[EM] Three questions about Majority Judgment

Michael Ossipoff email9648742 at gmail.com
Sun Sep 30 20:53:57 PDT 2012

2012/9/30 Michael Ossipoff <email9648742 at gmail.com>


My three questions are asked below. But first:

I'd said:

First, thanks for putting in some good words for Approval, at EM yesterday.

But I note that, in your message at or to wikipedia, as part of your
 proposal of MJ there, you referred to Approval and Score as "inferior


You replied:

No, I didn't. I said "inferior alternatives". Implicitly, that means
"... for this particular use case" (phrasing which I've now added
explicitly). And yes, I do believe that MJ is best for the particular
use case I was talking about there.

In fact, earlier in the piece, I explained that: "Please note that
this is not a one-size-fits-all solution. While Majority Judgment is a
good system overall, there are situations where I'd recommend others
even more highly. For US president, I'd recommend Approval; for US
Senate, SODA Voting; for most congressional and parliamentary systems,
a biproportional system such as PAL voting; in Robert's Rules
situations, approval with runoffs; and in loose internet voting, Score
Voting. Such flexibility is the spirit of the Declaration of Election
Method Reform Advocates, of which I am a signator."


Oops! Acknowledged.

But when you say that MJ is a better choice for wikipedia than Score
or Approval would be, shouldn't you support your claim more
specifically than you did? I mean, given MJ's much lmore elaborate
definition, you've got to offer something in return.

You said the old MJ saying, about how MJ prevents extreme-rating
stratgegizers from having too much effect. That's too vague.

Here are a few explanations of the meanings of expressions that I'll use:

When I say "you", I mean "You, and your same-voting faction"

When I speak of moving a candidate's median  "by 1 voter's worth", I
mean moving it a distance from hir previous median, on the
ratings-scale, to at or above the next voter's rating of hir.

"1 voters' worth per 2 persons" means "1 voter's worth for each 2
voters in your same-voting faction"

When I speak of "previous median", I mean the candidate's median just
before you (that means "you and your same-voting faction) cast the
last votes in the election.

My two questions:

1. Given that, in MJ and in Score, a voter can maximally help a
candidate by top-rating hir, and can maximally help one candidate over
another by oppositely extreme-rating them,

...and given that, in MJ that means that you're thereby raising that
top-rated candidate's median 1 voter's worth per 2 persons, or helping
Better against Worse by moving their medians respectively up and down
by 1 voter's worth per 2 persons:

...and given that giving an inbetween rating to a candidate would move
hir median just as much, in an unknown direction:

What would be the meaning and value of an inbetween rating? What
desirable effect would it have? When would it be a good idea? How
would you choose that rating?

Of course what it will do is: It will move that candidate's median 1
voter's worth per 2 persons, in the direction of your rating.

So, if you rate "sincerely", in proportion to your utility-estimates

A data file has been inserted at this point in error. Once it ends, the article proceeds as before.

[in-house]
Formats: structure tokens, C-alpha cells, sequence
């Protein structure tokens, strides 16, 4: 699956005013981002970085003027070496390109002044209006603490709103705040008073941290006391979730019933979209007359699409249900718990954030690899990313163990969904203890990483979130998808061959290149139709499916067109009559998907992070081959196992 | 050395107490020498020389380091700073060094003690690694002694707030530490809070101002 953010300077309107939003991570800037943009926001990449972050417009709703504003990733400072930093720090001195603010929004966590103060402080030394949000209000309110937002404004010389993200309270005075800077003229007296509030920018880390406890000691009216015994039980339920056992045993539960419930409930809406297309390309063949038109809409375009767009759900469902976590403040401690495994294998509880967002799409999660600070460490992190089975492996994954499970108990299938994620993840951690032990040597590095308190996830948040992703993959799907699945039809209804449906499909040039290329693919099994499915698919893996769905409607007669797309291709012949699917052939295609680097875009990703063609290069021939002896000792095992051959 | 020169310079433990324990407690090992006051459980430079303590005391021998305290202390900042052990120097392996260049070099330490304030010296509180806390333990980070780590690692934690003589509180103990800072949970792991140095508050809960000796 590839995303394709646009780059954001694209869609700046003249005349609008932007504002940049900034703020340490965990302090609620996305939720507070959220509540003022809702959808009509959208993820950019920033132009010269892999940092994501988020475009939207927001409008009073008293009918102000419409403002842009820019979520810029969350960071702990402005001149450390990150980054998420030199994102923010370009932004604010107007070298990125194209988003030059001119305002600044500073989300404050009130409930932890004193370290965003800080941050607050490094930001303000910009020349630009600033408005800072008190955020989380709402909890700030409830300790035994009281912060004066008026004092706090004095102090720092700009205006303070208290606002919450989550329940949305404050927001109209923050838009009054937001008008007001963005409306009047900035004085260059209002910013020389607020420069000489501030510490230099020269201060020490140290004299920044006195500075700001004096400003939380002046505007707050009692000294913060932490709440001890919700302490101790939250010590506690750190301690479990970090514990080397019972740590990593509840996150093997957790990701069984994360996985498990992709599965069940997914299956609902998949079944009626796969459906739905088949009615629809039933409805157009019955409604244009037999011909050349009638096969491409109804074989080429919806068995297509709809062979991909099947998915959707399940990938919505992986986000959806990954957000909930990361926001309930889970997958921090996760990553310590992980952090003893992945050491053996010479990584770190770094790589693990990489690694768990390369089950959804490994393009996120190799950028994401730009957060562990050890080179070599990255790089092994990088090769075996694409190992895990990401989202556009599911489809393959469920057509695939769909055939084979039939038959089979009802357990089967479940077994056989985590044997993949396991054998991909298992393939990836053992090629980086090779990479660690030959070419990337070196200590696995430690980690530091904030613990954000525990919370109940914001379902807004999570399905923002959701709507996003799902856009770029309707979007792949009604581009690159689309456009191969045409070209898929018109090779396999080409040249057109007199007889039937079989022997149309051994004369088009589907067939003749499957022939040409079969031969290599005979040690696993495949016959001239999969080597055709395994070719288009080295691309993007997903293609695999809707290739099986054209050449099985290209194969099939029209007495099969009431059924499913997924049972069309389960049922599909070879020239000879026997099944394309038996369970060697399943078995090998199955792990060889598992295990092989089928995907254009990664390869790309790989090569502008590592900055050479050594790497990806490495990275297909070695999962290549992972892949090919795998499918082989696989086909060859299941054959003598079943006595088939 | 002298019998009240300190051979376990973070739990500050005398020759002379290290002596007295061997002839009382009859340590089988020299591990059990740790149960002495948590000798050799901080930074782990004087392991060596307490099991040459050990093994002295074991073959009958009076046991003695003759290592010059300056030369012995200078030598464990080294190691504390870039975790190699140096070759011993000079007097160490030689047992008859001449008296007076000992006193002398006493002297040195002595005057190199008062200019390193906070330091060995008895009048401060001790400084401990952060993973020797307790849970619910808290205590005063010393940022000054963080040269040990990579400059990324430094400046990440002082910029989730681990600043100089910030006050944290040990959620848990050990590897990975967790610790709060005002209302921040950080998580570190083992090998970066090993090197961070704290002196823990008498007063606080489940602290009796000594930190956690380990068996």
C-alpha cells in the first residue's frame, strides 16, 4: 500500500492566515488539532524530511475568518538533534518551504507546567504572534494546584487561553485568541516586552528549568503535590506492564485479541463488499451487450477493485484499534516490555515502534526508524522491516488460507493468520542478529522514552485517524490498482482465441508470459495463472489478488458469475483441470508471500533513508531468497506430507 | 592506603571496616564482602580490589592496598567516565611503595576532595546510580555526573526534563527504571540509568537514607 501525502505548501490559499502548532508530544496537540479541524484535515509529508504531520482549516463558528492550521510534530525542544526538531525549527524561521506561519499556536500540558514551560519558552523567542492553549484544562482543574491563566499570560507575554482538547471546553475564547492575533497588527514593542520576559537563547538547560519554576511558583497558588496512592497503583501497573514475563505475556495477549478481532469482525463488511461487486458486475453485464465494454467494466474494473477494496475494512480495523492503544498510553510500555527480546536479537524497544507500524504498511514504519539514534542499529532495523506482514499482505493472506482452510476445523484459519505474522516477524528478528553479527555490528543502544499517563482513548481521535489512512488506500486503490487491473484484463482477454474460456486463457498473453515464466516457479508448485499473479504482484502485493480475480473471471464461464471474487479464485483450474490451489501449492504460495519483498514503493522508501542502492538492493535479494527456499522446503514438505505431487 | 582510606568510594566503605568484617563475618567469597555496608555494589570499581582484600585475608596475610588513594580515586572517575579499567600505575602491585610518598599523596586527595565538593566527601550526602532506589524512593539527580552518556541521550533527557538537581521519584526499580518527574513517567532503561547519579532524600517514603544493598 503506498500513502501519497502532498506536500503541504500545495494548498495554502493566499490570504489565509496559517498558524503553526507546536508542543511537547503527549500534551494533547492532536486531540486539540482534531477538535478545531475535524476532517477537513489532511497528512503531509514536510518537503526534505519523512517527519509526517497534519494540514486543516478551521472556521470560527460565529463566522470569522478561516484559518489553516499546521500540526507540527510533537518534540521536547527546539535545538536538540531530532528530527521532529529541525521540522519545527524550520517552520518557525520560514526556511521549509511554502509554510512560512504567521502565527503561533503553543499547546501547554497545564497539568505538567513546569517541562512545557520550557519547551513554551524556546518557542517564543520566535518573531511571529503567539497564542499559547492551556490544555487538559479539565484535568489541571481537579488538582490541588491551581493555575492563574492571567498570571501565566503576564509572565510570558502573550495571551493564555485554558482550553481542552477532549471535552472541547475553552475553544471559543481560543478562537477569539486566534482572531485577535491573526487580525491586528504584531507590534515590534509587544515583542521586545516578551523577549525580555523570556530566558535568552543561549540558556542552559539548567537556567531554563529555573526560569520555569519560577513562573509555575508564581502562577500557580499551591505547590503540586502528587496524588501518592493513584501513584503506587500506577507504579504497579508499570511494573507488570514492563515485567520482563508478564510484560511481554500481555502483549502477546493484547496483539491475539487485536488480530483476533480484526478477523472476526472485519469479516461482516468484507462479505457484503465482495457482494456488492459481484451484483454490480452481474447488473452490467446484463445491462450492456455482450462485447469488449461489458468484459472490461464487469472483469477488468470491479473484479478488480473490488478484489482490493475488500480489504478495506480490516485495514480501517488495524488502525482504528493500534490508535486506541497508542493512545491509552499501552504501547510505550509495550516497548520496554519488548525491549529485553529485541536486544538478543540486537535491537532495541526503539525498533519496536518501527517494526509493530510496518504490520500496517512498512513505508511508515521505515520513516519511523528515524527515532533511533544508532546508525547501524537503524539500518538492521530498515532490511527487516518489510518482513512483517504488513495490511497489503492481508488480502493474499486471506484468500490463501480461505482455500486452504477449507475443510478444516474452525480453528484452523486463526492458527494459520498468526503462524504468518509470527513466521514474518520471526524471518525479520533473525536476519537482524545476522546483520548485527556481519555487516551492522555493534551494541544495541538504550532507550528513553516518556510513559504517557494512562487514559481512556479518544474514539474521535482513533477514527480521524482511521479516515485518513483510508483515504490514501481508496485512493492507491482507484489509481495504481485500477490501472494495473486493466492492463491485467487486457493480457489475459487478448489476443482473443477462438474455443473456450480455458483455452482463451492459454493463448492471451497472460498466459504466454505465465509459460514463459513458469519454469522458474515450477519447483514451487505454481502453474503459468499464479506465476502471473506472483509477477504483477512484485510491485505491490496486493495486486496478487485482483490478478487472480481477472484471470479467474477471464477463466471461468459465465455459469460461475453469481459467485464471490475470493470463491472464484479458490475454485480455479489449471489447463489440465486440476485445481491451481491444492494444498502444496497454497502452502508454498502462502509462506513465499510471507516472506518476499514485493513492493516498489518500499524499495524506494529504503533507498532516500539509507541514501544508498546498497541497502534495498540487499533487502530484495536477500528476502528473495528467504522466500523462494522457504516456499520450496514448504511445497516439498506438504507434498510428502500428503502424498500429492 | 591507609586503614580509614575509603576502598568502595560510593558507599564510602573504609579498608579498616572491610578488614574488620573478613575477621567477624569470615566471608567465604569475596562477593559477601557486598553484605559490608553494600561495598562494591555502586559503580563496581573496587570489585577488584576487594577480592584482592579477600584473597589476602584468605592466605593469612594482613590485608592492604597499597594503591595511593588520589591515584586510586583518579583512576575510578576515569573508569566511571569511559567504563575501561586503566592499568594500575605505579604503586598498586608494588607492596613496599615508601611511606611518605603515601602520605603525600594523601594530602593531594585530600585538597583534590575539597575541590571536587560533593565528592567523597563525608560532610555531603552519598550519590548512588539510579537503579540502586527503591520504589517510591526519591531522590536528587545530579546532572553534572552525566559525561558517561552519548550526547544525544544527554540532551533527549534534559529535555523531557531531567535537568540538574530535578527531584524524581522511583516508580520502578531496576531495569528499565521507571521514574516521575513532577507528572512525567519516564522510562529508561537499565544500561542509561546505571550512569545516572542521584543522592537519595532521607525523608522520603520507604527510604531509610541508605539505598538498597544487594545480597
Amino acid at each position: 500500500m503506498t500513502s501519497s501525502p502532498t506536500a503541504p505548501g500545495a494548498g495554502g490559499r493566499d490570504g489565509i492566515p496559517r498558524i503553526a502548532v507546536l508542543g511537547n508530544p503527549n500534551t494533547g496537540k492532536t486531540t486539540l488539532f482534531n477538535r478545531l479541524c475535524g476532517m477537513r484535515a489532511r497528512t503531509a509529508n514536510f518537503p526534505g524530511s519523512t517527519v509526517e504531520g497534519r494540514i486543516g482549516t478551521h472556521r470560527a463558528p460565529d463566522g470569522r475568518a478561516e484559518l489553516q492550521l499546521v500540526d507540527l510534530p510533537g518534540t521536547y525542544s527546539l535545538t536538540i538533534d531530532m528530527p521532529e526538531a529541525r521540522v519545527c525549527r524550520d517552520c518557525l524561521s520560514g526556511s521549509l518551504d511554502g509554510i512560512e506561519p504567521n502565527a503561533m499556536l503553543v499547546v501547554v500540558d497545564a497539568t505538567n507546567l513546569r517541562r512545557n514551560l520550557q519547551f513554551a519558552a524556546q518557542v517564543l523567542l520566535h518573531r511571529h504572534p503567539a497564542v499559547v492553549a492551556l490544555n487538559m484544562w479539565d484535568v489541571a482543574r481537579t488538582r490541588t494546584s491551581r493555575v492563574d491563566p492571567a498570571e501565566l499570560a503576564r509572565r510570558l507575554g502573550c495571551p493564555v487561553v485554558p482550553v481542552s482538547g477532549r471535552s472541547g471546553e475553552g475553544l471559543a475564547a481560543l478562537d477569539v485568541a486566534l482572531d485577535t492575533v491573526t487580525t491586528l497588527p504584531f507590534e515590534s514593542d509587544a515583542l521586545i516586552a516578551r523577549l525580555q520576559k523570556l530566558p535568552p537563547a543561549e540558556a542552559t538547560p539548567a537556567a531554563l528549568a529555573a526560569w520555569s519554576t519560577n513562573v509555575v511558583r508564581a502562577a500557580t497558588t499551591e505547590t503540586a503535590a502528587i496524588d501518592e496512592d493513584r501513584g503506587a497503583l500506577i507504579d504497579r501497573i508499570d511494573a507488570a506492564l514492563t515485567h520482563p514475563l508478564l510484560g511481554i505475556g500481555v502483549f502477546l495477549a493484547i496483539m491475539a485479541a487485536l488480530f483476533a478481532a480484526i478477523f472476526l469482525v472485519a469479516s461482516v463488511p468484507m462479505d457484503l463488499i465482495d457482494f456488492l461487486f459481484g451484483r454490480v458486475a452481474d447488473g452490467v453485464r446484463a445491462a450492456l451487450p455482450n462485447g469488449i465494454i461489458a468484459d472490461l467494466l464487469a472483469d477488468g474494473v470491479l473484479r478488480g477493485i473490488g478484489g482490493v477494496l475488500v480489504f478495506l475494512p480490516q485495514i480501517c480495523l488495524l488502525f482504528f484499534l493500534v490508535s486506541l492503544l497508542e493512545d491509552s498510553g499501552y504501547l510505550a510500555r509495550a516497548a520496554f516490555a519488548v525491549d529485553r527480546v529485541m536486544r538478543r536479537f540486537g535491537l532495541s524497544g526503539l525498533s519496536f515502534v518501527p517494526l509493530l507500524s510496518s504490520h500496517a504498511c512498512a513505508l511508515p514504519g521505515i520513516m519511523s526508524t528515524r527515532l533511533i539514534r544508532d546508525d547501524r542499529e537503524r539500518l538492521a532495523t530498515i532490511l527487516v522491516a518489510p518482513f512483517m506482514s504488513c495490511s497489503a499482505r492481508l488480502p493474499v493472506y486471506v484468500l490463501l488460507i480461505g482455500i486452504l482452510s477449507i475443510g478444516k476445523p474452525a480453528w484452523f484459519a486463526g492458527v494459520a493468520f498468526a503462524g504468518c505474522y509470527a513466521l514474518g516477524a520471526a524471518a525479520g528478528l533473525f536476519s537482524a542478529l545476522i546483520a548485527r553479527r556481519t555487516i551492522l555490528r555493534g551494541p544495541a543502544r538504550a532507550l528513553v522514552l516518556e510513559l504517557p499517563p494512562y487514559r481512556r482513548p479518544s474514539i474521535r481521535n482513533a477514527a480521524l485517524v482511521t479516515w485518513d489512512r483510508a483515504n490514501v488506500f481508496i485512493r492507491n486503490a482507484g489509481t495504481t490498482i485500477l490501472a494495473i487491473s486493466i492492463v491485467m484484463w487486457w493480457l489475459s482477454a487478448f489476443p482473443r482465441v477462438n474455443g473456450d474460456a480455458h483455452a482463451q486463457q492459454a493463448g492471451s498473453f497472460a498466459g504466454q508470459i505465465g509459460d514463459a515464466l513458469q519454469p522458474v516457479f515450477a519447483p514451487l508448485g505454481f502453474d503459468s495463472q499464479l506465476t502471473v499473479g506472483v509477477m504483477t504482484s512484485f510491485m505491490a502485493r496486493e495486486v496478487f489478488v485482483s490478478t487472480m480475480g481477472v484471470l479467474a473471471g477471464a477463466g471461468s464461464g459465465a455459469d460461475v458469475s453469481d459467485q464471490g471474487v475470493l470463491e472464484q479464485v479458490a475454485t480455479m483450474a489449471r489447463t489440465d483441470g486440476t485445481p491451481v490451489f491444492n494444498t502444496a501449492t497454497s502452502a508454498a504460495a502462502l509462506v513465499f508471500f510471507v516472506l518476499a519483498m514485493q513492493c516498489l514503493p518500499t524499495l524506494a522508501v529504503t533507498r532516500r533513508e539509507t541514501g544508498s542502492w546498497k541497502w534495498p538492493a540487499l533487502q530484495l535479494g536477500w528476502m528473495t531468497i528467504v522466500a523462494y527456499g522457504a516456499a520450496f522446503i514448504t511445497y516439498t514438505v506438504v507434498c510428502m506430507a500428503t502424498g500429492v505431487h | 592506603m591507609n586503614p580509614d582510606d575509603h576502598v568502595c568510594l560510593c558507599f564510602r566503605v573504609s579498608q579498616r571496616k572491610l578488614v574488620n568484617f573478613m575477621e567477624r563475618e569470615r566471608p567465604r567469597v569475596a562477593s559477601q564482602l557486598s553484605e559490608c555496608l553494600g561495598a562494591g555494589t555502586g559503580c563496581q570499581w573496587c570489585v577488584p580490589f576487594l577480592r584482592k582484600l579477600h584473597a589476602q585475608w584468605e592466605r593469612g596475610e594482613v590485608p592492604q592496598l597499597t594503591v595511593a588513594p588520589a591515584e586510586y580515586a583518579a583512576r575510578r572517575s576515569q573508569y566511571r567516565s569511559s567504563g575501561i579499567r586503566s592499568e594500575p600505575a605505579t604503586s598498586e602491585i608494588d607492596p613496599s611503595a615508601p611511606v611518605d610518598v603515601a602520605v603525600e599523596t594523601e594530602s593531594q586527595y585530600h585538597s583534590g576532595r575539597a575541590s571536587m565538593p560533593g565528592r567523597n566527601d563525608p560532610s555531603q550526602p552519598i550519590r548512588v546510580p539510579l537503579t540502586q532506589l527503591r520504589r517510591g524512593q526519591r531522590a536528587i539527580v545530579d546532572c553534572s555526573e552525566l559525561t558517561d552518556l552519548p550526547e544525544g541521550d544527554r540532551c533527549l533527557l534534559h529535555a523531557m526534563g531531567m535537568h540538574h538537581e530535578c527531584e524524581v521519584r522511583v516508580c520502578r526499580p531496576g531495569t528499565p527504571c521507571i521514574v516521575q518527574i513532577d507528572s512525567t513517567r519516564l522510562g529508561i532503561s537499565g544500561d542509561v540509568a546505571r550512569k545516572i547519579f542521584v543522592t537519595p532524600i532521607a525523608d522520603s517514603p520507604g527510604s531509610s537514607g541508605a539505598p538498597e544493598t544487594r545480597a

of the candidates, then you're trying to move all of them to rating
positions corresponding to your estimated utilities.  Why would you
want to try to do that?

2. Because, no matter what some people like to assume, there's no
particular reason (unless you can give one) for rating candidates
proportional to their estimated utilities to you, then what should
motivate and guide inbetween ratings?

I suspect that, without a chicken dilemma,  MJ's strategy is identical
to that of Score. The same extreme-rating strategy as Score has.

The difference between the two methods' strategies would be in the
strategic fractional ratings (SFR), when there's a chicken dilemma.

Ok, let's look at SFR in MJ. When we discussed this a week or a few
weeks ago, I described an SFR that would work in MJ. It was rather
elaborate, and it was probabilistic.

Can you describe (specifically, in detail) a different, easier, SFR for MJ?

If you wanted to try non-probabilistic SFR in MJ, you want to raise
the median of Compromise. You want to raise it to above the median of
Worst. Obviously, to do that, you have to rate Compromise above
Worst's median. But the idea of SFR is that you don't want to help
Compromise beat Worst if Favorite is the one of {Favorite, Compromise}
who is more winnable. Now, you're rating Compromise higher than
Worst's median, because that's the only thing that can raise hir
median to above Worst's median.

But what if Favorite's previous median is higher than that of
Compromise, so that Favorite, among {Favorite, Compromise}, is the
rightful winner? The Compromise voters defect and bottom-rate Favorite
(as you expected them to). If you have to rate Compromise over Worst's
median, to help Compromise against Worst at all, then it would seem
that, if Favorite is the more winnable of {Favorite, Compromise}. and
therefore the one of {Favorite, Compromise} whom the Favorite and
Compromise voters should help beat Worst, then  you're being had if
you do so.

3. So when and how should inbetween ratings be used in MJ? How does
MJ's results with inbetween ratings in general, or SFR in particular,
make it better than Score?

Mike Ossipoff

Then my question is:

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